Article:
WASHINGTON — Eight months after Russia’s invasion of Ukraine and as China pushes to increase its nuclear, space and cyberforces, the Pentagon outlined a sweeping new strategy on Thursday that called for more robust deterrence at an increasingly tense moment in international security.
The document, the National Defense Strategy, which also includes reviews of the U.S. nuclear arsenal and missile defenses, has been circulating for months in classified form on Capitol Hill. The unclassified version published on Thursday is devoid of much specificity about how the Pentagon will shift its weapons and personnel to fit a new era of heightened superpower competition.
The last national defense strategy, published in 2018 by the Trump administration, was the first since the end of the Cold War to refocus U.S. defenses on what it called the twin “revisionist” powers of China and Russia. President Biden’s document builds on that theme but distinguishes between describing China as a “pacing” technological and military challenger, and Russia as an “acute” threat but a declining power.
It prioritizes threats to the country, maps out the military’s response in broad terms and guides Pentagon policy and budget decisions on a range of issues, such as what weapons to develop and the shape of the armed forces.
But its contrast to the last document issued by a Democratic president, Barack Obama, is stark. Mr. Obama’s strategy — issued with Mr. Biden, who was the vice president at the time — had ambitions for drastically diminishing the role of nuclear weapons in U.S. defenses and described shared efforts with China and Russia to contain North Korea and dissuade Iran from building nuclear weapons.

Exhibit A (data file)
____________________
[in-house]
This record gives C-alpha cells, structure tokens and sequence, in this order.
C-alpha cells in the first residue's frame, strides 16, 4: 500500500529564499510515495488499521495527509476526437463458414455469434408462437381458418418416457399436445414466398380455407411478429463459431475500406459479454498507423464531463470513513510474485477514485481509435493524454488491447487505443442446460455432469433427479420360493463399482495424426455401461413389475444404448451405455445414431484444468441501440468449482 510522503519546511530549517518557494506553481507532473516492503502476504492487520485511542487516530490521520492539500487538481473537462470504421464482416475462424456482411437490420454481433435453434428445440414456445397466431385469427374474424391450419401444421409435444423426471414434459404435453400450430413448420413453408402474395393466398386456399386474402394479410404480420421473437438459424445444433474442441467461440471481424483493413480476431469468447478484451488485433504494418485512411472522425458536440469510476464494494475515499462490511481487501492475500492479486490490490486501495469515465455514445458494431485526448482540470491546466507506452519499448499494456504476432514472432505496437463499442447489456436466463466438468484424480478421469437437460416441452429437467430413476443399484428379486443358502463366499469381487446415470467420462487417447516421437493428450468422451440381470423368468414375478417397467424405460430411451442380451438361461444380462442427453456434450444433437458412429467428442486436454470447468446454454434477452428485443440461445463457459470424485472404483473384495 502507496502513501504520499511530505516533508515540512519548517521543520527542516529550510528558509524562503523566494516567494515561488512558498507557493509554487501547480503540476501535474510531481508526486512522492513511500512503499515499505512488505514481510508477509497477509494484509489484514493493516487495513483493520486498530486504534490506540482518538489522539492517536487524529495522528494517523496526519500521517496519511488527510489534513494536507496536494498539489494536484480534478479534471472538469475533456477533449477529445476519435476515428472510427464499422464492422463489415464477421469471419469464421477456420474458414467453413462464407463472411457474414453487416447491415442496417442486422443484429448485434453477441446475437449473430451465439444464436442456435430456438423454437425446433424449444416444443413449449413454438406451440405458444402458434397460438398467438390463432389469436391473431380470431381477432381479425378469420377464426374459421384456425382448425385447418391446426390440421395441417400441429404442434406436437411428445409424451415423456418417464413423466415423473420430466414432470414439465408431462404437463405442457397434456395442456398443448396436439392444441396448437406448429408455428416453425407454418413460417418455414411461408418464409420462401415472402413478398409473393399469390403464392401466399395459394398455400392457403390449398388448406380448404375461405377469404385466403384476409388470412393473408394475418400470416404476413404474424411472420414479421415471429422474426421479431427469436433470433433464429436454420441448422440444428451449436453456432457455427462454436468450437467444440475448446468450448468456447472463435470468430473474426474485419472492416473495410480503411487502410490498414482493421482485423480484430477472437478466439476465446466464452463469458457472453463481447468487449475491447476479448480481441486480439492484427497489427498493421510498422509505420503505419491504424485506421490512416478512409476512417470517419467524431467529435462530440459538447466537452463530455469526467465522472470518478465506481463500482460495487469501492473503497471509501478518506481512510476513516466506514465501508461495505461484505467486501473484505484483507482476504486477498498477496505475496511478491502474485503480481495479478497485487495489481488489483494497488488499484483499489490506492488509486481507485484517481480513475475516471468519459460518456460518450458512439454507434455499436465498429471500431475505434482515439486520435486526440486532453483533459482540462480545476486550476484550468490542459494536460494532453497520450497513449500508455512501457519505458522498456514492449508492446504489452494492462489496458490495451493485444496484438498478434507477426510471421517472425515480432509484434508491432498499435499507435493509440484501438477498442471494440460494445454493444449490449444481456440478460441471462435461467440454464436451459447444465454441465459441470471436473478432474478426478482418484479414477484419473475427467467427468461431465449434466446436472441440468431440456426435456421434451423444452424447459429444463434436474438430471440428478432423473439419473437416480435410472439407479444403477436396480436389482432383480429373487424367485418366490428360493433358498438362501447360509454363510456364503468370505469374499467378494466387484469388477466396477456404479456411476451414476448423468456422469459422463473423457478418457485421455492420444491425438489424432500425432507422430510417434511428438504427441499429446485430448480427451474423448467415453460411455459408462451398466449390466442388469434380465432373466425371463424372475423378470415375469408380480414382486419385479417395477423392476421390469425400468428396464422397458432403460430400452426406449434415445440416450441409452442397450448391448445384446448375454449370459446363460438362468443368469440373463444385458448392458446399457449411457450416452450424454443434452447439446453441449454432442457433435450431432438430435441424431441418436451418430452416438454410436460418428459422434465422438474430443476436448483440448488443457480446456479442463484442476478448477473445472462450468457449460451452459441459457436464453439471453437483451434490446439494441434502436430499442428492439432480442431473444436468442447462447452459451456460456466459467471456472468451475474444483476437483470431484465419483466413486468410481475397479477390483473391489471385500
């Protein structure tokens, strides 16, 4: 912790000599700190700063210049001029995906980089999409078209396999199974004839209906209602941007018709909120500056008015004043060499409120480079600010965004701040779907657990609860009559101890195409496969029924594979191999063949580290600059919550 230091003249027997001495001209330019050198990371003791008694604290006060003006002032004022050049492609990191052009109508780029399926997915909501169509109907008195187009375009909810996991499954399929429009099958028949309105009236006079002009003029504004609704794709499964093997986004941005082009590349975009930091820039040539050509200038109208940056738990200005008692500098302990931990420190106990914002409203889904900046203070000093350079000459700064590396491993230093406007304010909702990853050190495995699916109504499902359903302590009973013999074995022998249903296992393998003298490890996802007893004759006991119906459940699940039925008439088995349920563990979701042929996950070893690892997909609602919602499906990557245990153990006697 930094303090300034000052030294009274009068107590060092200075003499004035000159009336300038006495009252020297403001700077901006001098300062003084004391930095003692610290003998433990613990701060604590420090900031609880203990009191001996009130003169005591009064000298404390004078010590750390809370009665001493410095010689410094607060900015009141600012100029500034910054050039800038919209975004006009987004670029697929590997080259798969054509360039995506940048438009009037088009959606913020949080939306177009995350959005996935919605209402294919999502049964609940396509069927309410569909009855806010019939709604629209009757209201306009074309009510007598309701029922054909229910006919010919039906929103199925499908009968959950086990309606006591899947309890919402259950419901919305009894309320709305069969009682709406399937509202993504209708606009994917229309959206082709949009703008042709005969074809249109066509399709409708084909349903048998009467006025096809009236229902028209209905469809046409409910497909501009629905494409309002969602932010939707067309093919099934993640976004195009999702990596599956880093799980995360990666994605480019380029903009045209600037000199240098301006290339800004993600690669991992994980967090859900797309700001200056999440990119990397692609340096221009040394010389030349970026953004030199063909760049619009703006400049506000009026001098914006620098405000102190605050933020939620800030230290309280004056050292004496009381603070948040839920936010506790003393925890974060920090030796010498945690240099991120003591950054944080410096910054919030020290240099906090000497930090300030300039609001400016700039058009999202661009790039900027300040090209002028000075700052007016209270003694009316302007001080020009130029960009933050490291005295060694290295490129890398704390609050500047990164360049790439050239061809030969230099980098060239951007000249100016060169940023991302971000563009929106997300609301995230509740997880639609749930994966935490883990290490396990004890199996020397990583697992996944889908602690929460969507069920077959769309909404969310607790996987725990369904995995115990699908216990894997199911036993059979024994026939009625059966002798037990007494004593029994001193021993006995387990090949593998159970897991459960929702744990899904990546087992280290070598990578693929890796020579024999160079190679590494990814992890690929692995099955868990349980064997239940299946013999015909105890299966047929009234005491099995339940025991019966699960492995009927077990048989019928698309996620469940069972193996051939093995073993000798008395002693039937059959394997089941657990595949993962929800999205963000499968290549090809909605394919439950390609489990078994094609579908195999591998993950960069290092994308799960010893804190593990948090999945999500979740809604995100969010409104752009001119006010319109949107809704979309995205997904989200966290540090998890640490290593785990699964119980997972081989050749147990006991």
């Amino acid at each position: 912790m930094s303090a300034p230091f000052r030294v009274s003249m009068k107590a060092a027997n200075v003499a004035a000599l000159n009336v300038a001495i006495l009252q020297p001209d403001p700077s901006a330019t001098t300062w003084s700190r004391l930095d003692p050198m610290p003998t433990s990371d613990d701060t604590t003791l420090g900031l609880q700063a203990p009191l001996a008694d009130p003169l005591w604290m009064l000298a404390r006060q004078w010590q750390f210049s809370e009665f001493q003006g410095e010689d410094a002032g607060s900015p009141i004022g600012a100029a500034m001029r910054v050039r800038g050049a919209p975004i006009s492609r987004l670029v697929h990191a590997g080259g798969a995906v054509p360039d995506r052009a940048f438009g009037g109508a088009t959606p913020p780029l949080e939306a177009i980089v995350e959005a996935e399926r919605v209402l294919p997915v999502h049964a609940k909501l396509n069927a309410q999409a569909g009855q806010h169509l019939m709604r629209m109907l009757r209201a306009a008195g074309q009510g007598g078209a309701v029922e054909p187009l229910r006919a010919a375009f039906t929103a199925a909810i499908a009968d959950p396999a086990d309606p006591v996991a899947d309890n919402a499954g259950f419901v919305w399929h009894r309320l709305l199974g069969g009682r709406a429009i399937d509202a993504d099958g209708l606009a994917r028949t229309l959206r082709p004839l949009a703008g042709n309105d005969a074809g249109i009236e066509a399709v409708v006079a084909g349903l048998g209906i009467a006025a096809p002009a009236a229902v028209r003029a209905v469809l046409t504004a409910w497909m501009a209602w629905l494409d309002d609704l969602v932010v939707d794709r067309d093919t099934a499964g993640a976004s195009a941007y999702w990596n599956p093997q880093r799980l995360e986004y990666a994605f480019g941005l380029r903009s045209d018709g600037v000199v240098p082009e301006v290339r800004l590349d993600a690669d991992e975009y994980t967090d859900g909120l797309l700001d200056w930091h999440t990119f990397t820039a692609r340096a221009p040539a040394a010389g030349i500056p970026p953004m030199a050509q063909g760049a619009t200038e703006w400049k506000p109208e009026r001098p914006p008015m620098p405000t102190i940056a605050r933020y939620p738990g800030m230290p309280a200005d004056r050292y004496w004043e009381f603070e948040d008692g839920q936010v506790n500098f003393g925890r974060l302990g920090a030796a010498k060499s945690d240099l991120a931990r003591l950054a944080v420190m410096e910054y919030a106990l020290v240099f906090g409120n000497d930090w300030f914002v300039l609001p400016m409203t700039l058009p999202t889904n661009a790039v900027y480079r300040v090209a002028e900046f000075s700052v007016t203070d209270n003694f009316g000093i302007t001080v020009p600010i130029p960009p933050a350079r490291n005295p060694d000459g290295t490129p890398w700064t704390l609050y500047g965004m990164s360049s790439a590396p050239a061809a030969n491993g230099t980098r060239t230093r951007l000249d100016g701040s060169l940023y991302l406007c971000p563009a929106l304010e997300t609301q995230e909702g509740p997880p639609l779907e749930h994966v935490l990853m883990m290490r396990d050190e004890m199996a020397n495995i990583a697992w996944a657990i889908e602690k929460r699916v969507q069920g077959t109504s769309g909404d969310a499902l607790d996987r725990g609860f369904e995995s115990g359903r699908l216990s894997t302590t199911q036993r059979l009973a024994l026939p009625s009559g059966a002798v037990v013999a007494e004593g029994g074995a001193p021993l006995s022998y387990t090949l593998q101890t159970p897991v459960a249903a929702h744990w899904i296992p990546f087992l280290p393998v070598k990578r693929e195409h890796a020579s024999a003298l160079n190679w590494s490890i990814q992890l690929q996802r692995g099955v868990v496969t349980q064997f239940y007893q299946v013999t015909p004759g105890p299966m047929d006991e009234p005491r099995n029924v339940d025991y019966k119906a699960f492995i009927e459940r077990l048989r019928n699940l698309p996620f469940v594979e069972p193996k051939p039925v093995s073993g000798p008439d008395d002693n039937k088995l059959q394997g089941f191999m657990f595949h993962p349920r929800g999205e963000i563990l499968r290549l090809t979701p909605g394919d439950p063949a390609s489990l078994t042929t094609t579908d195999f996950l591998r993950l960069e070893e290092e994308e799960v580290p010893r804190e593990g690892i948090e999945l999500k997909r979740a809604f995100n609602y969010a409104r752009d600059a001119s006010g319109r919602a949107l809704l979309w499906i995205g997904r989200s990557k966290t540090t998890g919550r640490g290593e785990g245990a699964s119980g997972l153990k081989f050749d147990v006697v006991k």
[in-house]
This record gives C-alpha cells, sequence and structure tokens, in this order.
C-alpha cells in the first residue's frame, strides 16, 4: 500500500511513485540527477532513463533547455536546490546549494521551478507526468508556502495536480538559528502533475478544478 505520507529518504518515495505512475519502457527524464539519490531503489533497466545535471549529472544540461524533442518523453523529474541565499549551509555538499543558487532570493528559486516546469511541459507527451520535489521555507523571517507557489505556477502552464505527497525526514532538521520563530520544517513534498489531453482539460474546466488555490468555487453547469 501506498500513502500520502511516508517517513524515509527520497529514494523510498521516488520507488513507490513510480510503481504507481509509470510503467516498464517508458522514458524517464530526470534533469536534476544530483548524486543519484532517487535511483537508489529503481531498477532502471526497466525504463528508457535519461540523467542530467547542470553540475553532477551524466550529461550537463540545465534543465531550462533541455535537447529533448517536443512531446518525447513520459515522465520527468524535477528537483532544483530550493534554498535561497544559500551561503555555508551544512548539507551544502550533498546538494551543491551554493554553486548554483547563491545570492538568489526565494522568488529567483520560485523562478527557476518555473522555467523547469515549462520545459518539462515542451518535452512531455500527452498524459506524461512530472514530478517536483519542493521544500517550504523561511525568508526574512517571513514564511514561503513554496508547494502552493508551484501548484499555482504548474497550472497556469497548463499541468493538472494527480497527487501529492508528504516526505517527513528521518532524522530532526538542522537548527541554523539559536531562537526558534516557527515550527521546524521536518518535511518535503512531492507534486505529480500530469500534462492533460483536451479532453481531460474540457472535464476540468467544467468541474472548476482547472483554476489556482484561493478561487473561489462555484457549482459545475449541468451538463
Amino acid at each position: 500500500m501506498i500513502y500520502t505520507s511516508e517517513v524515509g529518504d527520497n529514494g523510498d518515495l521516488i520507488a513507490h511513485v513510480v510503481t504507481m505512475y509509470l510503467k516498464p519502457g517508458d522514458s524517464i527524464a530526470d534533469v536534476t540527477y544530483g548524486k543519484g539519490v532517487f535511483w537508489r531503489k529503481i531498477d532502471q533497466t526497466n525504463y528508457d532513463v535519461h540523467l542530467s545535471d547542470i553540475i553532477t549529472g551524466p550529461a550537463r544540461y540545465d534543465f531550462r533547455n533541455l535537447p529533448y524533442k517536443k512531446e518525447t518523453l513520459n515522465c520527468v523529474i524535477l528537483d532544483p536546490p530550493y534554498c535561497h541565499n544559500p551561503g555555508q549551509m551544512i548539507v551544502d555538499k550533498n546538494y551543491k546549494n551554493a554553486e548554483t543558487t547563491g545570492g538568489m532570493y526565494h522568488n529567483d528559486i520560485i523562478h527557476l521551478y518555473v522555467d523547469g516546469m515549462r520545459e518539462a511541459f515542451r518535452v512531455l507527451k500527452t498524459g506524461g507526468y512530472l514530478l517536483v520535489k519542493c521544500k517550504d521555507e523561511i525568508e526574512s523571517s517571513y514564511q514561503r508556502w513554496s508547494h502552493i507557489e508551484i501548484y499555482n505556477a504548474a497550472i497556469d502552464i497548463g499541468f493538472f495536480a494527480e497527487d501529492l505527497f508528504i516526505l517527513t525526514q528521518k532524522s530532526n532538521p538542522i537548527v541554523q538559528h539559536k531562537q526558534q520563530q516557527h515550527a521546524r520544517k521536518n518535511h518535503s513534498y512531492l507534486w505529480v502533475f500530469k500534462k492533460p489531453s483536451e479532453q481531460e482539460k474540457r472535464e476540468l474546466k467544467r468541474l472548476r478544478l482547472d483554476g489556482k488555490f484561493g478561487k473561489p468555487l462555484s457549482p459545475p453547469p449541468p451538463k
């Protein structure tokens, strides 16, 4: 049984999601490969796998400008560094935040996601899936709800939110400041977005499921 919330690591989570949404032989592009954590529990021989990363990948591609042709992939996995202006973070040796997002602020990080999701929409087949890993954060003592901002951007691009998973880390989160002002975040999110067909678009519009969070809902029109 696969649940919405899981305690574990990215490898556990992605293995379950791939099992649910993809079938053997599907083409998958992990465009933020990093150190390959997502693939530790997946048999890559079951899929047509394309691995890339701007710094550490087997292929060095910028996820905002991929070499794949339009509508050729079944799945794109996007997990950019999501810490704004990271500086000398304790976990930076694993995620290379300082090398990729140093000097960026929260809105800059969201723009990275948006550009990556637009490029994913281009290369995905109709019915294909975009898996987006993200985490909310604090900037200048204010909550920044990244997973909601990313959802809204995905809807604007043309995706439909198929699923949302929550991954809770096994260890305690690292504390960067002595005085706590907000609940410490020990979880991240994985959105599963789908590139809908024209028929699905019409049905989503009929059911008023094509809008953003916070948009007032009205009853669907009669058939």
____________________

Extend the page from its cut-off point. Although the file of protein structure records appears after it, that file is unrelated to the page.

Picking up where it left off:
The new document describes a Russia armed with 2,000 tactical nuclear weapons and not bound by any treaty that limits the number, raising “the possibility it would use these forces to try to win a war on its periphery or avoid defeat if it was in danger of losing a conventional war.”
That is exactly what President Vladimir V. Putin of Russia has threatened.
The document also describes an effort by China to rapidly expand its nuclear arsenal to about 1,000 strategic weapons in coming years. “The current and growing salience of nuclear weapons in the strategies and forces of our competitors heightens the risks,” it says.
Threats from Iran, North Korea and terrorist groups like Al Qaeda and the Islamic State persist — and new challenges, like global climate change, are emerging. But the strategy document focuses heavily on China and Russia.
“The P.R.C. and Russia now pose more dangerous challenges to safety and security at home, even as terrorist threats persist,” the document said, using the abbreviation for the People’s Republic of China. It noted that both rivals have deployed space weapons that could disrupt GPS and other “space-based capabilities that support military power and daily civilian life.”